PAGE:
Our soldiers have pumped salt water into men to make them talk, and have taken prisoners people who held up their hands and peacefully surrendered, and an hour later, without an atom of evidence to show that they were even insurrectos, stood them on a bridge and shot them down one by one, to drop into the water below and float down, as examples to those who found their bullet-loaded corpses." (The Philadelphia Ledger November 1901)
Whilst Major Littletown Waller, a U.S. Marine accused of shooting unarmed Filipinos on Samar was described in a testimony:
The major said that General Smith instructed him to kill and burn, and said that the more he killed and burned the better pleased he would be; that it was no time to take prisoners, and that he was to make Samar a howling wilderness. Major Waller asked General Smith to define the age limit for killing, and he replied "everyone over ten."
Mark Twain noted the almost universal racism of the white American troops and politicians, deeply disturbed by the sadistic war crimes committed by American troops, suggesting the stars and stripes on the American flag should be replaced by a skull and cross bone. He wrote:
"We have pacified some thousands of the islanders and buried them; destroyed their fields; burned their villages, and turned their widows and orphans out-of-doors; furnished heartbreak by exile to some dozens of disagreeable patriots; subjugated the remaining ten millions by Benevolent Assimilation, which is the pious new name of the musket; we have acquired property in the three hundred concubines and other slaves of our business partner, the Sultan of Sulu, and hoisted our protecting flag over that swag. And so, by these providences of god - and the phrase is the government's, not mine - we are a World Power." (The New York Times, 15th of October 1900)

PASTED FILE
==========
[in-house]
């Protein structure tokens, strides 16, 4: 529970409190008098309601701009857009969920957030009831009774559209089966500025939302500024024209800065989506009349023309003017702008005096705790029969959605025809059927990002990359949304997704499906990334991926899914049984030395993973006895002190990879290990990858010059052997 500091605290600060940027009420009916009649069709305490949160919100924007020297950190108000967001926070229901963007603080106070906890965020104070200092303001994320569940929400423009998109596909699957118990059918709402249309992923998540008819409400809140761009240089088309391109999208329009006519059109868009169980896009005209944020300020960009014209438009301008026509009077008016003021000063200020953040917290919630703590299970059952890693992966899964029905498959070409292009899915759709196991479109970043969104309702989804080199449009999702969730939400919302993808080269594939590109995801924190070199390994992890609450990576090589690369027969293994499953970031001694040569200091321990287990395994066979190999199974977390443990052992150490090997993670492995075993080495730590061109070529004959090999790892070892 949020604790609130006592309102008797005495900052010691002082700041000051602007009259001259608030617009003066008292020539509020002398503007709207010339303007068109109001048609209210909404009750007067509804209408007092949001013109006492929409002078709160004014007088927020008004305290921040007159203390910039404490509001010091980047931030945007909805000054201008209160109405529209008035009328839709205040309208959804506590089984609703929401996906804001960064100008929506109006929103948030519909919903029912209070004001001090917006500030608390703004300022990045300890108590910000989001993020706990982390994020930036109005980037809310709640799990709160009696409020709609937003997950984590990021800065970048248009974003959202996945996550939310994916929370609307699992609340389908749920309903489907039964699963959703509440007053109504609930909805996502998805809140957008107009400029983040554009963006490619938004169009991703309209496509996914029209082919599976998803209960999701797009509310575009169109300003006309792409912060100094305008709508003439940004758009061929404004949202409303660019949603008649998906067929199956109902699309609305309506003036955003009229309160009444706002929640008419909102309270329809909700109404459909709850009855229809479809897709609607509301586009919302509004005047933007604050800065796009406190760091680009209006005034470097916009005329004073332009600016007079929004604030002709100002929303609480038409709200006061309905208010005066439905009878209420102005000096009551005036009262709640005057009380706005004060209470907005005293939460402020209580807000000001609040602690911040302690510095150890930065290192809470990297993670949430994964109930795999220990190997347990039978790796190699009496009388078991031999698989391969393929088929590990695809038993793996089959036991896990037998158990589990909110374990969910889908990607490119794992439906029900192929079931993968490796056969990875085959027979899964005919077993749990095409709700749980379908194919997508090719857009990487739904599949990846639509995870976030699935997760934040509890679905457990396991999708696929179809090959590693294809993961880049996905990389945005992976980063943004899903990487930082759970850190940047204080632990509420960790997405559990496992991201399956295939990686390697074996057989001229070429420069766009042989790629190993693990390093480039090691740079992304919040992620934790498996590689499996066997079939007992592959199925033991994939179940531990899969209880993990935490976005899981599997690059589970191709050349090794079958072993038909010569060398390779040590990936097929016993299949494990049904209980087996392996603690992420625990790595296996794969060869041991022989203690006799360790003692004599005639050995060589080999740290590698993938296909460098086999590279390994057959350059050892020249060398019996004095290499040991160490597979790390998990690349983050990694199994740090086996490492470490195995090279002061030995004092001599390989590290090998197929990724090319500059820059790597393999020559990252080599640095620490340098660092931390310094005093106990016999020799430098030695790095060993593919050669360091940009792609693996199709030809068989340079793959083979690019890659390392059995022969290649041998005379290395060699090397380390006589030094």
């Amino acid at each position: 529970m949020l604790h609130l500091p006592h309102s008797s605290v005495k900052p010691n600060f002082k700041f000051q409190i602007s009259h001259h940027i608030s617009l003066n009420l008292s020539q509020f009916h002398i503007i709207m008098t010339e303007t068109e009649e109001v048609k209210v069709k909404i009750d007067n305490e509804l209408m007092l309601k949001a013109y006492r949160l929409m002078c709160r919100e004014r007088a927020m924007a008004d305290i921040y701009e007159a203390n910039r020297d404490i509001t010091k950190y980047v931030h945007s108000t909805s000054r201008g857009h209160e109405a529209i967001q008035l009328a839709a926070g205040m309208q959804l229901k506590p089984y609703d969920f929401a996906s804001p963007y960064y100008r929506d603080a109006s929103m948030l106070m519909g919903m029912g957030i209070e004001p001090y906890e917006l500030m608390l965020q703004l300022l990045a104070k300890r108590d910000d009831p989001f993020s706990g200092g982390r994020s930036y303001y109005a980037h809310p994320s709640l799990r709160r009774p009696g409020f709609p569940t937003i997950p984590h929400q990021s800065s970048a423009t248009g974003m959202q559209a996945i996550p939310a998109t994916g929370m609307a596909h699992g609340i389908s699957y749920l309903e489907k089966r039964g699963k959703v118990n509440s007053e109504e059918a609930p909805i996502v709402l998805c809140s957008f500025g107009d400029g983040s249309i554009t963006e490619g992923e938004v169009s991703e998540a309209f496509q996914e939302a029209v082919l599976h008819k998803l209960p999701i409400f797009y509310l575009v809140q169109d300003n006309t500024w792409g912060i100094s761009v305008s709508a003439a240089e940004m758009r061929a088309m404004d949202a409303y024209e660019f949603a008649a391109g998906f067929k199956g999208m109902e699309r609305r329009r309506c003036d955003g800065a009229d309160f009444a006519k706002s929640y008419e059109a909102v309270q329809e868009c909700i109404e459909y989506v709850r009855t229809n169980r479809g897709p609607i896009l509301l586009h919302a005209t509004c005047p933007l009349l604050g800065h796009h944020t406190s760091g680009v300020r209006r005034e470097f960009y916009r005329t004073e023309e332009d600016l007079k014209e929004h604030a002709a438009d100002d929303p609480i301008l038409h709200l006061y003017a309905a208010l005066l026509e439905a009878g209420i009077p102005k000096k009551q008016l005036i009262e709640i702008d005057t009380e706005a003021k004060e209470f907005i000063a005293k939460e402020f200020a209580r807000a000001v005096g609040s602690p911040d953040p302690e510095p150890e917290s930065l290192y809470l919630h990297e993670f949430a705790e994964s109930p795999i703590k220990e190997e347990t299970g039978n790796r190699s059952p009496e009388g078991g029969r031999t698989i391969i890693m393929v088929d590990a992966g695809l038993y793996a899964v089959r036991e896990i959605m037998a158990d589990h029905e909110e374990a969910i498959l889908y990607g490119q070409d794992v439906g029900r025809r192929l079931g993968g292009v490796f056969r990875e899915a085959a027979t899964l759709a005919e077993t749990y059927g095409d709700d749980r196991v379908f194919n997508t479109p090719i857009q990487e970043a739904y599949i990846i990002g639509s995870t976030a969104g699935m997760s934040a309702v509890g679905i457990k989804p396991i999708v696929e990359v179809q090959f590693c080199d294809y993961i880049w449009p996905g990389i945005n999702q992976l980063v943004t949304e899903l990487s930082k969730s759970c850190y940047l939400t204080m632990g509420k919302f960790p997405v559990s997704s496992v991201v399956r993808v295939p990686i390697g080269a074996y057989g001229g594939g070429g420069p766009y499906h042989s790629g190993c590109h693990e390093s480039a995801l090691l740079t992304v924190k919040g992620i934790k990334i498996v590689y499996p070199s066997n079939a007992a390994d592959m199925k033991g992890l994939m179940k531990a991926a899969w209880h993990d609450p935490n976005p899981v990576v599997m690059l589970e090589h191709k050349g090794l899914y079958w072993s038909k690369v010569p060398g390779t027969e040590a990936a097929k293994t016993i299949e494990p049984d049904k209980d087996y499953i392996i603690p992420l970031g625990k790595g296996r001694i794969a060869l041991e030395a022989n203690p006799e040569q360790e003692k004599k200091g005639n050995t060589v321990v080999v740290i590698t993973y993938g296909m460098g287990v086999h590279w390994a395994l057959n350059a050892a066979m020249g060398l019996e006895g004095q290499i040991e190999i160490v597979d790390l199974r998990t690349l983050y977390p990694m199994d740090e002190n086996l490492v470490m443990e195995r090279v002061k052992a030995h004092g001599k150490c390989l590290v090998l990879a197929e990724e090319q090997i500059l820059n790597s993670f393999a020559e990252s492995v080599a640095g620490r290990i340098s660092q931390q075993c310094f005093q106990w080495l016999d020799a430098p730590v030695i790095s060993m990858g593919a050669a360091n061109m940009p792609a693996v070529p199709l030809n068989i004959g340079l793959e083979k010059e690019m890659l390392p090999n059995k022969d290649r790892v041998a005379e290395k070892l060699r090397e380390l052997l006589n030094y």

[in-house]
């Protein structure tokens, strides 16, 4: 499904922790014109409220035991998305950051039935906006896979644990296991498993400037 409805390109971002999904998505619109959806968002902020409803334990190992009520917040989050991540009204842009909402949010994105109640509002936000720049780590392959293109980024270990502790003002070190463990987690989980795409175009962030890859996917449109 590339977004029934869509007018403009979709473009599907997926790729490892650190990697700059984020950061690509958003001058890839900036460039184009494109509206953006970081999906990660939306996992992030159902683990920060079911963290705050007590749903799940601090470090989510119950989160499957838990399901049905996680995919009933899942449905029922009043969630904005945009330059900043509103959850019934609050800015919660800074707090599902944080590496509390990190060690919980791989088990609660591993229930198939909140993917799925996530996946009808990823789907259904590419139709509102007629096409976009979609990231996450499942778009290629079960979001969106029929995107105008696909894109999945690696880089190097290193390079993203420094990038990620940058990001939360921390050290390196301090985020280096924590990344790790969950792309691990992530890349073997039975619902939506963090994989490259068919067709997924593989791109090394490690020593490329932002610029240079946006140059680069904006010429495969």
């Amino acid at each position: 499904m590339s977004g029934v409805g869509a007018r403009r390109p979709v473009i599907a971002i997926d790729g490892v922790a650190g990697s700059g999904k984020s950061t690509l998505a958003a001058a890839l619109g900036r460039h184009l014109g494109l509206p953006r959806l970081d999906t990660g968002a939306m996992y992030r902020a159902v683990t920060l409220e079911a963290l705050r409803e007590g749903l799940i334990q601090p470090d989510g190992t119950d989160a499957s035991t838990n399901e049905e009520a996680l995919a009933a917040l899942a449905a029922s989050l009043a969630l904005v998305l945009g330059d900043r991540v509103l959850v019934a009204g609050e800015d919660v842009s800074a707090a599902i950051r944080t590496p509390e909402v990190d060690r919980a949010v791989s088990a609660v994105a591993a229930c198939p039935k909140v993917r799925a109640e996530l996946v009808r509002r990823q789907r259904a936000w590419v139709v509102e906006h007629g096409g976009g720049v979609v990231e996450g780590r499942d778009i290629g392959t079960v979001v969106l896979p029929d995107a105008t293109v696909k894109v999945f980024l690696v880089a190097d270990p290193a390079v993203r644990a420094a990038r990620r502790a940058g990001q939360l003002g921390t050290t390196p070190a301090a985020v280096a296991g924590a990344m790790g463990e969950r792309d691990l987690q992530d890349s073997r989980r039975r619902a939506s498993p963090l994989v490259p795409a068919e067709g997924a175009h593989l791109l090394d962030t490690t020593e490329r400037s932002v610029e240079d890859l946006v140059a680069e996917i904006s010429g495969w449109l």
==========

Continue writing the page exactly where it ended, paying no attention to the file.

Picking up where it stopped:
The USA carried out a scorched earth campaign in burning and destroying villages, they also tuned villages into concentration camps where they burnt the land around them and built watch towers that looked over the free-fire zones, anyone trying to leave the village was shot. The concentration camps were full of disease causing very high death rates upto 20%. Men were often rounded up to be questioned using torture if they gave the Americans the information they wanted or not did not matter as they were still shot.
A soldier from New York wrote
"The town of Titatia was surrendered to us a few days ago, and two companies occupy the same. Last night one of our boys was found shot and his stomach cut open. Immediately orders were received from General Wheaton to burn the town and kill every native in sight; which was done to a finish. About 1,000 men, women and children were reported killed. I am probably growing hard-hearted, for I am in my glory when I can sight my gun on some dark skin and pull the trigger"
A British eye witness in the Philippines said:
"This is not war; it is simply massacre and murderous butchery."
The final figure is estimated to be between 1.4 and 3 million according to historians between 1899 to 1905. It is unlikely the killings just suddenly stopped, and continued until 1942 when the Japanese arrived.
The US has exhibited brutality against every nation it has encountered over its short history, usually followed by cover-ups, silencing of criticism and the rewriting of history to conceal its crimes.
Galloway and Johnson, West Point
Moorfield Storey, Conquest of the Philippines
Luzviminda Francisco, The End of An Illusion